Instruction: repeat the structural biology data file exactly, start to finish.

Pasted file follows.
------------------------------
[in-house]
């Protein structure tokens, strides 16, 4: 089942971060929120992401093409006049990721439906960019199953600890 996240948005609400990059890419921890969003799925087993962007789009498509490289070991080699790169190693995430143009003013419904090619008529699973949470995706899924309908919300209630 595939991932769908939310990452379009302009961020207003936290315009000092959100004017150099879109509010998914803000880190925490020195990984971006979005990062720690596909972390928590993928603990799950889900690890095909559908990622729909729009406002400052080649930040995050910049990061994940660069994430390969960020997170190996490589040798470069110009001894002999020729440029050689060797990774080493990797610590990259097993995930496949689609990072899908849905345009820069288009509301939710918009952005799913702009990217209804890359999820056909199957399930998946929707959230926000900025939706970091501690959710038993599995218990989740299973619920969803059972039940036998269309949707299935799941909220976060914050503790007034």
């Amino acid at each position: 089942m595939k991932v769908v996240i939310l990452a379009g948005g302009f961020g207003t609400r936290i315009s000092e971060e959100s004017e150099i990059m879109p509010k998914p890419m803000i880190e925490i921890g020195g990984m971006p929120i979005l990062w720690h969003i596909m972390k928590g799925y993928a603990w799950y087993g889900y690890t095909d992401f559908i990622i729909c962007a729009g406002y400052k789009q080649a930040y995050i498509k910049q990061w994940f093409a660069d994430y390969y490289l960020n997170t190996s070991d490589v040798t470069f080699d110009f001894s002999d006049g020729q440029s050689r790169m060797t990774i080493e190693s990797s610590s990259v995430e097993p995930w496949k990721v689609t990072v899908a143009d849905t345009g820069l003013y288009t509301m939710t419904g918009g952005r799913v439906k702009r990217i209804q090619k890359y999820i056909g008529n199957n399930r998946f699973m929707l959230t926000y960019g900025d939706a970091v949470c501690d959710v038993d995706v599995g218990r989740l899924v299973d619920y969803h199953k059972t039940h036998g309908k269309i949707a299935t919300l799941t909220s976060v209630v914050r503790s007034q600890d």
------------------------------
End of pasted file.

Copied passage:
[in-house]
């Protein structure tokens, strides 16, 4: 089942971060929120992401093409006049990721439906960019199953600890 996240948005609400990059890419921890969003799925087993962007789009498509490289070991080699790169190693995430143009003013419904090619008529699973949470995706899924309908919300209630 595939991932769908939310990452379009302009961020207003936290315009000092959100004017150099879109509010998914803000880190925490020195990984971006979005990062720690596909972390928590993928603990799950889900690890095909559908990622729909729009406002400052080649930040995050910049990061994940660069994430390969960020997170190996490589040798470069110009001894002999020729440029050689060797990774080493990797610590990259097993995930496949689609990072899908849905345009820069288009509301939710918009952005799913702009990217209804890359999820056909199957399930998946929707959230926000900025939706970091501690959710038993599995218990989740299973619920969803059972039940036998269309949707299935799941909220976060914050503790007034």
């Amino acid at each position: 089942m595939k991932v769908v996240i939310l990452a379009g948005g302009f961020g207003t609400r936290i315009s000092e971060e959100s004017e150099i990059m879109p509010k998914p890419m803000i880190e925490i921890g020195g990984m971006p929120i979005l990062w720690h969003i596909m972390k928590g799925y993928a603990w799950y087993g889900y690890t095909d992401f559908i990622i729909c962007a729009g406002y400052k789009q080649a930040y995050i498509k910049q990061w994940f093409a660069d994430y390969y490289l960020n997170t190996s070991d490589v040798t470069f080699d110009f001894s002999d006049g020729q440029s050689r790169m060797t990774i080493e190693s990797s610590s990259v995430e097993p995930w496949k990721v689609t990072v899908a143009d849905t345009g820069l003013y288009t509301m939710t419904g918009g952005r799913v439906k702009r990217i209804q090619k890359y999820i056909g008529n199957n399930r998946f699973m929707l959230t926000y960019g900025d939706a970091v949470c501690d959710v038993d995706v599995g218990r989740l899924v299973d619920y969803h199953k059972t039940h036998g309908k269309i949707a299935t919300l799941t909220s976060v209630v914050r503790s007034q600890d």